There’s a simple fix, but one that Major League Baseball will never implement. The great baseball historian Bill James once suggested a rule change: A 2nd reliever in the same inning may only enter when the 1st reliever has allowed a run. This alteration would greatly cut down on the number of pitching changes in late game situations, and keep the tension at a fever pitch. But yeah, it won’t happen.

4. Finally, this looks really cool and I’m hoping to check it out one coming weekend. Anyone wanna join?

Have a great weekend everyone!

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103rd Psalm Part IIa: Praise

Posted by flyingbk on 10/12/2016

Every weekend during the fall, across the nation, in every state and virtually every city, we jam into public spaces. At this place, we wear similar clothing and we all come, ready to praise and worship. We greet one another warmly with recognition that we’re gathered together as one body for one cause. There will be moments of reflection, moments where the people are led in recitation, and moments of singing. The emotional spectrum is explored in each congregation: There are times of shouting, celebrating, lifting of hands, but also sadness and mourning and even crying.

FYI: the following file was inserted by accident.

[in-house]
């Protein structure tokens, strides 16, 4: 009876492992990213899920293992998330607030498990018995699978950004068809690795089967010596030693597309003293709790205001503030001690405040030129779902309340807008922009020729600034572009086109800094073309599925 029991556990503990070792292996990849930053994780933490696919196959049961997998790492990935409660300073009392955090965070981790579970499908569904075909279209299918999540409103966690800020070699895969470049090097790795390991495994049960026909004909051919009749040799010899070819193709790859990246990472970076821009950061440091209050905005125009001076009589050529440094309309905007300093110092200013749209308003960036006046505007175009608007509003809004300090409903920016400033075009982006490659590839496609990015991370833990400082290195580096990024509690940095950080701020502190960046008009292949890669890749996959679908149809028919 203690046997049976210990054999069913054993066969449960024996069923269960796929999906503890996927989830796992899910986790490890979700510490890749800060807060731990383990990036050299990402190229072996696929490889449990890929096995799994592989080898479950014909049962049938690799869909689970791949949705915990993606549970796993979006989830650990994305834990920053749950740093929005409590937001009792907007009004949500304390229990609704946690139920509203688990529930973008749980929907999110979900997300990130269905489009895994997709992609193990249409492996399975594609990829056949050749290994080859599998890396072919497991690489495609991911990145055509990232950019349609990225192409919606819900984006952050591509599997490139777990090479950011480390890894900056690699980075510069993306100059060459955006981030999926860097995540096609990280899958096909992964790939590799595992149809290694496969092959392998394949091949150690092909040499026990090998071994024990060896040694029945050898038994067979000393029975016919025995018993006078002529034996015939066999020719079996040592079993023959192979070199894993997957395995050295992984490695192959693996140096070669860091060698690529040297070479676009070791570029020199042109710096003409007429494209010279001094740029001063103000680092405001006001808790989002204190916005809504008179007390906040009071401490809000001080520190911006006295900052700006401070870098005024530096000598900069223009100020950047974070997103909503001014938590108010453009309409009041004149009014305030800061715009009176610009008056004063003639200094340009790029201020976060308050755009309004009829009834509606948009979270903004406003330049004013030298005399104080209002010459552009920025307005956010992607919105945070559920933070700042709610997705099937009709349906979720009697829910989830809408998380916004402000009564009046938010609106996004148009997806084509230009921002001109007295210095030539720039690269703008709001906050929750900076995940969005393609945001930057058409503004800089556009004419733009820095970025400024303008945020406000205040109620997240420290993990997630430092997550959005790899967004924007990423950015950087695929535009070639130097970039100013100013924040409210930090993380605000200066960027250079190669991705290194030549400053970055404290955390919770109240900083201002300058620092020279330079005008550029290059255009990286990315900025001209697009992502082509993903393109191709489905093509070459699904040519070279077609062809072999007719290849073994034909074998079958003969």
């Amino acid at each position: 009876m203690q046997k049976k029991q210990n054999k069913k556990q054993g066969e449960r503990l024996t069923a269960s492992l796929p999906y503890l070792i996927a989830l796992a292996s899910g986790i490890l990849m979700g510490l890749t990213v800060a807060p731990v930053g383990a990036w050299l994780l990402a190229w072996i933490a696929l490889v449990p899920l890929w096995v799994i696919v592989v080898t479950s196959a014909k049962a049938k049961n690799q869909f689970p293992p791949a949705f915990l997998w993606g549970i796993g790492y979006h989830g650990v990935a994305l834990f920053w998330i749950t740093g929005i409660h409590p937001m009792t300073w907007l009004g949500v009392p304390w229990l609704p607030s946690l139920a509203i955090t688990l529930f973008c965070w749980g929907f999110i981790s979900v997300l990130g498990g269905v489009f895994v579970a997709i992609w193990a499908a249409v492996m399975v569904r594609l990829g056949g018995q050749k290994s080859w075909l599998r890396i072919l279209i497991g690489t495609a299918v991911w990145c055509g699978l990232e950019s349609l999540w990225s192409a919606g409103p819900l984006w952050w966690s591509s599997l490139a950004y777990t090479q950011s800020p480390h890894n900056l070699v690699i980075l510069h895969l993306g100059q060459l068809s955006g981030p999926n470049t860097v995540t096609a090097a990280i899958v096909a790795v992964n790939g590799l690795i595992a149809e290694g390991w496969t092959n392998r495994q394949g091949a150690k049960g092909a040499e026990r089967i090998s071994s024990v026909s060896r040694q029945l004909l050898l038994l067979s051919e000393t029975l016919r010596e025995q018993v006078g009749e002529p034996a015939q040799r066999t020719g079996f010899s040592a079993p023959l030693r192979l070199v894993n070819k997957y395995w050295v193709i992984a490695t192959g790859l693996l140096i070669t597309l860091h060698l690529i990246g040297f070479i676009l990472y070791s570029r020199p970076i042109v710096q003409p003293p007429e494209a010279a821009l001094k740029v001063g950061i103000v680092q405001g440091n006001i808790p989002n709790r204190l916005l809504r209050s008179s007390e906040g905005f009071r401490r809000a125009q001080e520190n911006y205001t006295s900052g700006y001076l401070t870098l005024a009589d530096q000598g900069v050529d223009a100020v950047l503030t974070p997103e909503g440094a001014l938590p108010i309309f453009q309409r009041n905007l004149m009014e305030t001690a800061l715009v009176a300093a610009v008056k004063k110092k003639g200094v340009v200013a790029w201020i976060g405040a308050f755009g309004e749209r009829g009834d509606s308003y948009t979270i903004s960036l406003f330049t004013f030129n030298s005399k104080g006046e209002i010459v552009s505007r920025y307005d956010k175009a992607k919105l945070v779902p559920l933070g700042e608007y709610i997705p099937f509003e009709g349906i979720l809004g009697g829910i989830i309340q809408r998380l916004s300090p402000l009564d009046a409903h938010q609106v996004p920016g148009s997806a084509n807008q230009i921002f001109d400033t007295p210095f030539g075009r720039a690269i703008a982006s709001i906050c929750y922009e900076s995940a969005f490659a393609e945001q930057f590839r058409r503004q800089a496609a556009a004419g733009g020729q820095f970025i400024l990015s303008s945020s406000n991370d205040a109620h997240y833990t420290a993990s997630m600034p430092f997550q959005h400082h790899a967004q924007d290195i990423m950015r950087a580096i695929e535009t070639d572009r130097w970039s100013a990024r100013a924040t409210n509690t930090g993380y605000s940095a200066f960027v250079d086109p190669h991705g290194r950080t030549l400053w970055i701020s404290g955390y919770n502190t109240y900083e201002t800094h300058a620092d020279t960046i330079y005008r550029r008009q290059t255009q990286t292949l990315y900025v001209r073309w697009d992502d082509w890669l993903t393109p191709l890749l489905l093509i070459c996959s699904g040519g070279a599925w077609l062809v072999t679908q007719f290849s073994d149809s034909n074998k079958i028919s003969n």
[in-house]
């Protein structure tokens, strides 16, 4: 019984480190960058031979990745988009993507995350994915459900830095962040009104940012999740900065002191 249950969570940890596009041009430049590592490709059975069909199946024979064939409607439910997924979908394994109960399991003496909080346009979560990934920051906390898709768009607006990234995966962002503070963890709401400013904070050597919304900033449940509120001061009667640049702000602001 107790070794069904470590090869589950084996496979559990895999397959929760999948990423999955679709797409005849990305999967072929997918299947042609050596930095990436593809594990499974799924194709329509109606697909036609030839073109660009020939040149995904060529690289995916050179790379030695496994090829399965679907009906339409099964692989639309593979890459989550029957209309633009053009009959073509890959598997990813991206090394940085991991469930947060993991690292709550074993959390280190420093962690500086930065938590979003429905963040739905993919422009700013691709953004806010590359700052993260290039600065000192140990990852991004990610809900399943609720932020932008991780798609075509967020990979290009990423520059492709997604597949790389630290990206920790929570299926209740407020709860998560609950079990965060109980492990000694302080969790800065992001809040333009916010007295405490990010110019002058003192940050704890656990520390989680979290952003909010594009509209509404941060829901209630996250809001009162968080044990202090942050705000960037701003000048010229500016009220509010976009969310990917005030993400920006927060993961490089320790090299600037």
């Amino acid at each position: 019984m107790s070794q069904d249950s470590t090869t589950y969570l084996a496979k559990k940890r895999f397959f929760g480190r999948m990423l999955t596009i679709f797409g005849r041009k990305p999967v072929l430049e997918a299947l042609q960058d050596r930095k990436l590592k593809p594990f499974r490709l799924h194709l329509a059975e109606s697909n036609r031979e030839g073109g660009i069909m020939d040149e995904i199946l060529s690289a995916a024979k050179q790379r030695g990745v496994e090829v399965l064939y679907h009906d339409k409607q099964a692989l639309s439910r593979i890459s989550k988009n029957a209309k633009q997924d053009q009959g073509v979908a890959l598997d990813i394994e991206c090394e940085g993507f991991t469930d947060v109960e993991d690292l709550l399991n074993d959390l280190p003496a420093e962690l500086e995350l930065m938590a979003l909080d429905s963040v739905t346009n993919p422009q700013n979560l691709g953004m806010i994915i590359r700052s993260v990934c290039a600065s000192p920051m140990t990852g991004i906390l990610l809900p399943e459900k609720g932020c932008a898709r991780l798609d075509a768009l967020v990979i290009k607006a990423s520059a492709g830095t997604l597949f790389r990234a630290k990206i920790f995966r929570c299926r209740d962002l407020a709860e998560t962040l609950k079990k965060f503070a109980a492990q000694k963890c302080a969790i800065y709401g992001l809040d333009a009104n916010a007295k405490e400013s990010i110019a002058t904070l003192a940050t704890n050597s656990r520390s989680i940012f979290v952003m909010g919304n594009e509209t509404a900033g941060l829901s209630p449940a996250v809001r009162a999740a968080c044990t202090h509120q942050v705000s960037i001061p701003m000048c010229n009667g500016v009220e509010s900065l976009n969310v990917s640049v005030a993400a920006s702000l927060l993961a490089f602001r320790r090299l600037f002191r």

I was at one of these worship sessions exactly one year ago.

I’m talking about football, but the same applies for baseball. Here’s a pic from my session, at game 3 of the National League Division Series between the Mets and Dodgers at Citi Field. We’re ready for the worship service:


(I’m in the middle. Props to the two gentlemen who photobombed us.)

Whenever I go to baseball games (and I went to a whopping 18 this year, I re-downloaded my MLB Ballpark App just to verify this number), I’m ever reminded of this phenomenon. We are there to praise, we are there to celebrate. We also may be there to mourn, although we hope otherwise.

This post is Part II of a series exploring the first five verses of the 103rd Psalm (Part I was yesterday). Here are the first two verses (NIV):

1 Praise the Lord, my soul;